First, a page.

Utility SoCal Edison Agrees to Settlement in 2017, 2018 Fires

California’s second-largest utility company has agreed to pay $360 million to compensate about two dozen local governmental entities for damages and other costs related to a series of fires and resulting mudslides that hit the region in 2017 and 2018.

Source: WSJ | Published on November 14, 2019

Evening power station

The settlements announced Wednesday show that Southern California Edison, an arm of Edison International, faces liability problems similar to those of PG&E Corp. The bankrupt Northern California power company last June agreed to a $1 billion settlement with communities and other local agencies for damages from fires in 2017 and 2018, including the Camp Fire that destroyed the town of Paradise.

Edison recently conceded its equipment was the likely spark of the 96,949-acre Woolsey Fire in and around Malibu last year, and Ventura County fire investigators have determined Edison power lines sparked the 281,893-acre Thomas Fire in 2017.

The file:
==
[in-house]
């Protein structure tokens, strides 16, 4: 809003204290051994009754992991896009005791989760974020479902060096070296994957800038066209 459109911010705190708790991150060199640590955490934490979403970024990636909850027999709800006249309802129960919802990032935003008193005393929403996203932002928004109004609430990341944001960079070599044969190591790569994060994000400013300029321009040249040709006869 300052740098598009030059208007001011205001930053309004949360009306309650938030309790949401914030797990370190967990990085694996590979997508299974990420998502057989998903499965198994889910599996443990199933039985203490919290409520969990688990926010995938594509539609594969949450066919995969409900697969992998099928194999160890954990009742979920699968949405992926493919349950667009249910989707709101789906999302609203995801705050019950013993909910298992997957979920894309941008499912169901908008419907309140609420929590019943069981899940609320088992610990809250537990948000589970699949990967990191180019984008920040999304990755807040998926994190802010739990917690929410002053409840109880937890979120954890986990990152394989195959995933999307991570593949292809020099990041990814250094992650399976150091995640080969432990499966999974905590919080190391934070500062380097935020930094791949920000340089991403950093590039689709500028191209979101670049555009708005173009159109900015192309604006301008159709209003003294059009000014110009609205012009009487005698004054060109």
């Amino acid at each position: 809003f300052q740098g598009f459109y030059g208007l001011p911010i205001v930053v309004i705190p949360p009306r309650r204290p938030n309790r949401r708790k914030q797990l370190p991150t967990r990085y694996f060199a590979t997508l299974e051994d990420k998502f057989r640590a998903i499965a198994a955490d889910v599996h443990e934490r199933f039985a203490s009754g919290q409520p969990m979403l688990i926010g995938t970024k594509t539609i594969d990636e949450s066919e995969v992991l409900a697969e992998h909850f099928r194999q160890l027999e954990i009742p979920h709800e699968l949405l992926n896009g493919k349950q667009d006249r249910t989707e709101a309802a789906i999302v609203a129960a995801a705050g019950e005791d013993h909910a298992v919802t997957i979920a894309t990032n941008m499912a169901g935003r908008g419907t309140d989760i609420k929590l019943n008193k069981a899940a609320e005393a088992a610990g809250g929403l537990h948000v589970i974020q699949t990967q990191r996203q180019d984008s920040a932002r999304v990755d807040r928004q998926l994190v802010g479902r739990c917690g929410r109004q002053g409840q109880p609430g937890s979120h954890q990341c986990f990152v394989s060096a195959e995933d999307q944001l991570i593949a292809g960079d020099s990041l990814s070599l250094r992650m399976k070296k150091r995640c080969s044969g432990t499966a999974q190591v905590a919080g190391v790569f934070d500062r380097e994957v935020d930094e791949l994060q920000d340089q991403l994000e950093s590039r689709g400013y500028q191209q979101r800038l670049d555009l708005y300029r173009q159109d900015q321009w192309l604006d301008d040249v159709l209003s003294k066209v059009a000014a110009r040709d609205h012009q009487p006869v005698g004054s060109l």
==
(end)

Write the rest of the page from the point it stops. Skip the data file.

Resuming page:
Edison officials said Wednesday’s agreements were a compromise reached between the utility and the local agencies to resolve their claims, and that it made no admissions of wrongdoing or liability.

The settlements don’t apply to claims filed against the utility by homeowners and businesses that are pending in various courts. PG&E still faces billions in potential liability from private claims over its fires.

The settlements came after a mediation process presided over by a retired federal judge, and were less than what the local agencies had originally wanted but more than what Edison initially offered.

Attorneys at Baron & Budd, which represented the public agencies, said $210 million from the settlements would go to 15 local agencies, including Los Angeles County and the city of Malibu, that were involved in fighting the Woolsey Fire.

The remaining $150 million will go to 11 local agencies, including Ventura and Santa Barbara counties, that fought the Thomas Fire and subsequent mudslides in the area.

The public agencies are being compensated for costs including staff overtime and damage to buildings, parks and infrastructure, said attorney John Fiske, who leads Baron & Budd’s wildfire practice. He said the communities, in turn, would use some of the proceeds to repay state and federal disaster-assistance payments.